weeping willows and violins

I’m fond of violins, maybe not so much fond of weeping willow trees, though they have their own unique beauty. I’m not sure why there’s either an ambivalence or even abhorrence toward sorrow. It seems as if you can’t be a Christian and be down at any time.

Violins are one of the most beautiful of in fact many wonderful instruments. Jews and Russians are especially known for violin playing. It seems that those from backgrounds or ethnicities that have experienced profound suffering are especially proficient at the violin.

I can’t understand why Christians shouldn’t enter into the suffering of the world. I’m not at all saying that our traditions say we shouldn’t; it’s just that too often our Christianity is more attuned to the sound of celebration rather than lament. But scripture includes both. Certainly praise of God, but sorrow as well. Certainly over our own sin, and over the brokenness we experience. But also over the plight of others. In fact we ought to be present when others suffer, so that somehow we can empathize and enter into their suffering, and be a support for them. And in seeking to be a “faithful presence,” Christ can be present.

God’s grace helps us to be always rejoicing, even when sorrowful. But it also helps us to grieve over the loss of others, over the problems, indeed crises of the world. It is certainly true that we can only bear so much. That we have to cast our cares on God. But it’s not like we are then removed from the sorrow around us, or our own.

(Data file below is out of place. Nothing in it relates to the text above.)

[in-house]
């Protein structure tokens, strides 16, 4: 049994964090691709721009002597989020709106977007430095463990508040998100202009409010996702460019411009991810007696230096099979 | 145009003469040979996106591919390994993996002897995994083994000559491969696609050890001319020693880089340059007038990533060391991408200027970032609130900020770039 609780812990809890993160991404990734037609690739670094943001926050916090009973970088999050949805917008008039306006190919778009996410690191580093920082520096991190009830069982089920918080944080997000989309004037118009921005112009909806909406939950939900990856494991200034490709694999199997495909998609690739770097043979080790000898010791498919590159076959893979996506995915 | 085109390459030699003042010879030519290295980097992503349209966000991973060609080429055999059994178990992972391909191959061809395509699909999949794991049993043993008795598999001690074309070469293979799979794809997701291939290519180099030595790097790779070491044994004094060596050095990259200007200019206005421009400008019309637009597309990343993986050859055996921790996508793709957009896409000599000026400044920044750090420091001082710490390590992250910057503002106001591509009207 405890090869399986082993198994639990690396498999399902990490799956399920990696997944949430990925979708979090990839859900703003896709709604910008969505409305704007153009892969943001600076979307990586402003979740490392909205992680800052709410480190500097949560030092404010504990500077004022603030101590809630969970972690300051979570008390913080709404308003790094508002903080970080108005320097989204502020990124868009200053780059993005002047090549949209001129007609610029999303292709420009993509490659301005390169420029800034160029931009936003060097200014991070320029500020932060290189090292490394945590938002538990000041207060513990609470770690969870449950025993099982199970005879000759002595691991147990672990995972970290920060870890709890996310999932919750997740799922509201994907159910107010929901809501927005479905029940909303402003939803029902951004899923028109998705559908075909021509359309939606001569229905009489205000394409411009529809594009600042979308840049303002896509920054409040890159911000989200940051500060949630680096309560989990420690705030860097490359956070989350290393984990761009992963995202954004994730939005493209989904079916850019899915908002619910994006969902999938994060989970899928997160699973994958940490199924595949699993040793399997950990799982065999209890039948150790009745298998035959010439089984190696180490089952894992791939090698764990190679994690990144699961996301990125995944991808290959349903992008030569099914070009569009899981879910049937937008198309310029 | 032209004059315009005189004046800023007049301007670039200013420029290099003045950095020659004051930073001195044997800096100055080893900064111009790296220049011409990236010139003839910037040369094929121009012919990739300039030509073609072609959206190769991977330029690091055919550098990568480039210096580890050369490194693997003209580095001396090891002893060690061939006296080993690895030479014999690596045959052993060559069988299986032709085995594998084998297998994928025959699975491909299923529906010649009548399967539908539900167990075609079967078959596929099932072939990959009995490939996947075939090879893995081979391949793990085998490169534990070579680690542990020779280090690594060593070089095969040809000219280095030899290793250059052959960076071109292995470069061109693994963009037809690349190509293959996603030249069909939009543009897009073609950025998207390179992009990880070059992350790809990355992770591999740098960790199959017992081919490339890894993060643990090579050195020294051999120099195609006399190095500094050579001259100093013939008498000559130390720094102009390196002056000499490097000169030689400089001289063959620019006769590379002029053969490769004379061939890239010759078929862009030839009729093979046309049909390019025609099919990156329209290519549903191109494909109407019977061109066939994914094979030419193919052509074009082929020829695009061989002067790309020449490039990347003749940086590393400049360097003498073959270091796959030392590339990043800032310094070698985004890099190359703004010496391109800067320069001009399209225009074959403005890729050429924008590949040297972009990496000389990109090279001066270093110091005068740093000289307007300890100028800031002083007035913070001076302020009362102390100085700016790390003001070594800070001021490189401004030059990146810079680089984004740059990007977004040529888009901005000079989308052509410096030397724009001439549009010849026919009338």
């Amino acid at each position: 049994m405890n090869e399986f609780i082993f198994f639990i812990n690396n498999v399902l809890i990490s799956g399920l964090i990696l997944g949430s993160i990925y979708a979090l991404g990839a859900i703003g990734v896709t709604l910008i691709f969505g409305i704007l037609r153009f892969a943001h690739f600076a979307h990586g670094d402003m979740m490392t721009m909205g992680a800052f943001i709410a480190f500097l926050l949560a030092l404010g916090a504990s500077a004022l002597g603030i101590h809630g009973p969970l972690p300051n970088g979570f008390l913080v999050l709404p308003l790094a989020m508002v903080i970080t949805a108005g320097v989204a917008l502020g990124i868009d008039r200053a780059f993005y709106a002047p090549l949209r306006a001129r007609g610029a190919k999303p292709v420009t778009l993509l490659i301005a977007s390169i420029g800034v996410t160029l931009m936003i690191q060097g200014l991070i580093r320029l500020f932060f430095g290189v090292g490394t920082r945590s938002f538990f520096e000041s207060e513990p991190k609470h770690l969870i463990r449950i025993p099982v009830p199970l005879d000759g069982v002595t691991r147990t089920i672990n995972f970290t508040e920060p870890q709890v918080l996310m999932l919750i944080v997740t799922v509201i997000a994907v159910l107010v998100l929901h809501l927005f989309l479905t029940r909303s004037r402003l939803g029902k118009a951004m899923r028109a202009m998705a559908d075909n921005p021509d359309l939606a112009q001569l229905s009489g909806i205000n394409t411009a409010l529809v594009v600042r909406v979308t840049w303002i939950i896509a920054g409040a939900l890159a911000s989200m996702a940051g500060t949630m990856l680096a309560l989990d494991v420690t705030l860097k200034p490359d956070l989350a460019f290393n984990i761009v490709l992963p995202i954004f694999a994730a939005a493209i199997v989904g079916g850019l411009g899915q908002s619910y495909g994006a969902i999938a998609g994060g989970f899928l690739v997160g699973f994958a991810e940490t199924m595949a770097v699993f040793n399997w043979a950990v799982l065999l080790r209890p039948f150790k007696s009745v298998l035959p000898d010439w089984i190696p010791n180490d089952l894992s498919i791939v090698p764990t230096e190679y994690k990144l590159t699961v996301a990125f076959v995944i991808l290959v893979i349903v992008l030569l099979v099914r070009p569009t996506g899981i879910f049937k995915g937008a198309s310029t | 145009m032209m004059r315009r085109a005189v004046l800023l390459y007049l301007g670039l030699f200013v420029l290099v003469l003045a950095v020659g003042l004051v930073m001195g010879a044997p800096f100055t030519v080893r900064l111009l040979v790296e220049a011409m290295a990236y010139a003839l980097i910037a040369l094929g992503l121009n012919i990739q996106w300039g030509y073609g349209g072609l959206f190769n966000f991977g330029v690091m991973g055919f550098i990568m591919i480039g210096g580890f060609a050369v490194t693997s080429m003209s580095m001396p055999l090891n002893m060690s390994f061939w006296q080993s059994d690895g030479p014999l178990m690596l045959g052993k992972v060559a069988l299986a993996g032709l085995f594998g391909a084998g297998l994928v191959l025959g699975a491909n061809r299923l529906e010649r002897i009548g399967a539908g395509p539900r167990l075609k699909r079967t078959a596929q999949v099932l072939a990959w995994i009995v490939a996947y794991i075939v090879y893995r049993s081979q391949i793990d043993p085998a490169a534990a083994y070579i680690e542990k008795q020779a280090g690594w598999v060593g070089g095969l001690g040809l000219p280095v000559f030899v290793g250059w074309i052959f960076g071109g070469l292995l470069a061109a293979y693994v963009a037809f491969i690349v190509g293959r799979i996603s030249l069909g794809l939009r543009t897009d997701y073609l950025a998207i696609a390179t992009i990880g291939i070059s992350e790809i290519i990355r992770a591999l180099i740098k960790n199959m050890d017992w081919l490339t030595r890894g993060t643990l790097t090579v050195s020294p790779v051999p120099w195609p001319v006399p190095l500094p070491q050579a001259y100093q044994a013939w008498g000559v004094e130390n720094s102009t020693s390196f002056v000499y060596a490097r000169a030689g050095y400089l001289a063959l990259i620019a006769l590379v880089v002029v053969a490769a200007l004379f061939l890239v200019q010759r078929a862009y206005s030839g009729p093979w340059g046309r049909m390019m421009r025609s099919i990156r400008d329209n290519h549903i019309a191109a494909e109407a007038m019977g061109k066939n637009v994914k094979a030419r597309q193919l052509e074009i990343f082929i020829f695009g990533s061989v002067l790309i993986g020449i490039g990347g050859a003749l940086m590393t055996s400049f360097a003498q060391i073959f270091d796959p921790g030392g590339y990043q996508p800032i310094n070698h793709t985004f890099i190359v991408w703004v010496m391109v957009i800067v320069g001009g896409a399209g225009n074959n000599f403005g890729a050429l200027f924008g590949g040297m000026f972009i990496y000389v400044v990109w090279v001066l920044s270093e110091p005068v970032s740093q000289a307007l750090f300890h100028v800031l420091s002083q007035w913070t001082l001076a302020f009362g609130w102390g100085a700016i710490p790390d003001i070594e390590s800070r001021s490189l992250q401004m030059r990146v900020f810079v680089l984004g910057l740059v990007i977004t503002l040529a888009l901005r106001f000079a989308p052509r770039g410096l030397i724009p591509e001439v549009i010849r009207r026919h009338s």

We look forward to the day when there will be no more sorrow, suffering and pain, when God wipes away every tear from our eyes. But now by grace we want to remain in the pain of the world, sharing in its suffering, knowing that through Christ’s suffering even now great help can come. To love others and find God’s comfort in our own sorrows, that in turn we might comfort others in their sorrow in and through Jesus.

following the suffering Messiah

Jesus and his disciples went on to the villages around Caesarea Philippi. On the way he asked them, “Who do people say I am?”

They replied, “Some say John the Baptist; others say Elijah; and still others, one of the prophets.”

“But what about you?” he asked. “Who do you say I am?”

Peter answered, “You are the Messiah.”

Jesus warned them not to tell anyone about him.

He then began to teach them that the Son of Man must suffer many things and be rejected by the elders, the chief priests and the teachers of the law, and that he must be killed and after three days rise again. He spoke plainly about this, and Peter took him aside and began to rebuke him.

But when Jesus turned and looked at his disciples, he rebuked Peter. “Get behind me, Satan!” he said. “You do not have in mind the concerns of God, but merely human concerns.”

Then he called the crowd to him along with his disciples and said: “Whoever wants to be my disciple must deny themselves and take up their cross and follow me. For whoever wants to save their life will lose it, but whoever loses their life for me and for the gospel will save it.What good is it for someone to gain the whole world, yet forfeit their soul? Or what can anyone give in exchange for their soul? If anyone is ashamed of me and my words in this adulterous and sinful generation, the Son of Man will be ashamed of them when he comes in his Father’s glory with the holy angels.”